I want to write to you about something that is important to a lot of people: Religion. As you know, religion is a a collection of beliefs, as well as views about how people ought to behave. Many beliefs involve a god or gods. Religion has been around for thousands and thousands of years. Many religions have faded with time, and many others have kept going. Some religions were formed quite recently.

Religion is very personal — meaning it varies widely from person to person — and people often feel strongly about it. So strong, in fact, that it often can lead to disagreements and hurt feelings — which is why you probably won’t learn much about it in school and why children aren’t often encouraged to talk about it on the playground.

Because your Daddy and I aren’t religious ourselves, and because nothing seems to be missing from your life, you might wonder why religion exists. Well, religion — all religions — were spread by human beings in response to certain questions and problems. The questions were things like: Why are we here?  What happens after we die? The problems were things like: death, suffering, sadness and abuse.

On a basic level, most religions are meant to make people’s lives better by giving them comfort and purpose and teaching them how to be good people. Most religions teach compassion, forgiveness, kindness and love. And those are all really great qualities, aren’t they? It’s no wonder so many people, including some of your own family members, are religious.

Of course, I know from personal experience that no one needs religion to be a good person, just as they don’t need religion to feel comfort or to have a purpose or to live a full and satisfying life.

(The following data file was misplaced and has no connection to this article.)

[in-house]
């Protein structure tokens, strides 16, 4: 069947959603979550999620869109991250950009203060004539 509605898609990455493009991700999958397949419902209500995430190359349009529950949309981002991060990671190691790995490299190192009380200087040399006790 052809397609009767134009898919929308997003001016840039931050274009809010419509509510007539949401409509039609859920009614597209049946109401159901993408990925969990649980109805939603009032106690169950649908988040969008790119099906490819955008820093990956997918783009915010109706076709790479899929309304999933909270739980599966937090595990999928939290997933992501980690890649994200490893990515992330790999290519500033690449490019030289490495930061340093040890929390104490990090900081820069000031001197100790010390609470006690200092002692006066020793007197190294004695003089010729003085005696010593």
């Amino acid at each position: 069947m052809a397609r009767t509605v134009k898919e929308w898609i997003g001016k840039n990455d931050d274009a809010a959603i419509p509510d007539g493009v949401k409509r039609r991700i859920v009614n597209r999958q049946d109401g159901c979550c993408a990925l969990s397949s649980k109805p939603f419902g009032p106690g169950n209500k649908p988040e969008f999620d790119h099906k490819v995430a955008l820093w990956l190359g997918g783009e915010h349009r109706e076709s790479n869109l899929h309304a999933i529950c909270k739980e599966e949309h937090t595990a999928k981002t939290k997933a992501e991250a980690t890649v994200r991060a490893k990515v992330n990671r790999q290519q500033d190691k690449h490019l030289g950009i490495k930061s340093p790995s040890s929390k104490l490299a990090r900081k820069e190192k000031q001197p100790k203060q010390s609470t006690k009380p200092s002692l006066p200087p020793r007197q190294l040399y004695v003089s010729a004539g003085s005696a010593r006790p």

Still, though, it’s important to me that you know about different religions and cultures for two reasons. First, I want you to make up your own mind about what you believe. And, second, I want you to be able to understand and appreciate all the different people you are going to meet during your life. Knowledge, awareness and curiosity are traits that tend to invite new and positive experiences — and I want nothing more than to see you fill your life with as many positive experiences as you can. In short, I think teaching you a bit about religion will help make you a happier person.

It’s also important that you know that religion has some downsides. Some people allow their religious beliefs to blind them. They use religious differences to justify war, even murder. They judge people who are different from them. Some people believe, for instance, that men shouldn’t fall in love with other men, or women shouldn’t fall in love with other women. Some people believe that women should not be allowed to have jobs, even if they really want them. Some people believe everyone should be forced to believe one particular thing or be put in jail, or even killed.